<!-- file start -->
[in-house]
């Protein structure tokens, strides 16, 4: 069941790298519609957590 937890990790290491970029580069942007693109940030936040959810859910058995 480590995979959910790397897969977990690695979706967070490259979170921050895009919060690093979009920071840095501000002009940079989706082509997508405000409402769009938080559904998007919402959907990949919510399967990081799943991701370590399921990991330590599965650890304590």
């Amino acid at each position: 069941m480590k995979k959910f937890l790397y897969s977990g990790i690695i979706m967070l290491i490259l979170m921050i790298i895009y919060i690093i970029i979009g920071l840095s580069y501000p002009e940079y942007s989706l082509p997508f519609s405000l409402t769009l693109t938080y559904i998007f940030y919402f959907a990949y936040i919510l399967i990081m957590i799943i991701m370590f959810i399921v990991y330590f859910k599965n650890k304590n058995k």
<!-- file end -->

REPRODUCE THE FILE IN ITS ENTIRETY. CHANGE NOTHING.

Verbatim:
[in-house]
């Protein structure tokens, strides 16, 4: 069941790298519609957590 937890990790290491970029580069942007693109940030936040959810859910058995 480590995979959910790397897969977990690695979706967070490259979170921050895009919060690093979009920071840095501000002009940079989706082509997508405000409402769009938080559904998007919402959907990949919510399967990081799943991701370590399921990991330590599965650890304590």
């Amino acid at each position: 069941m480590k995979k959910f937890l790397y897969s977990g990790i690695i979706m967070l290491i490259l979170m921050i790298i895009y919060i690093i970029i979009g920071l840095s580069y501000p002009e940079y942007s989706l082509p997508f519609s405000l409402t769009l693109t938080y559904i998007f940030y919402f959907a990949y936040i919510l399967i990081m957590i799943i991701m370590f959810i399921v990991y330590f859910k599965n650890k304590n058995k």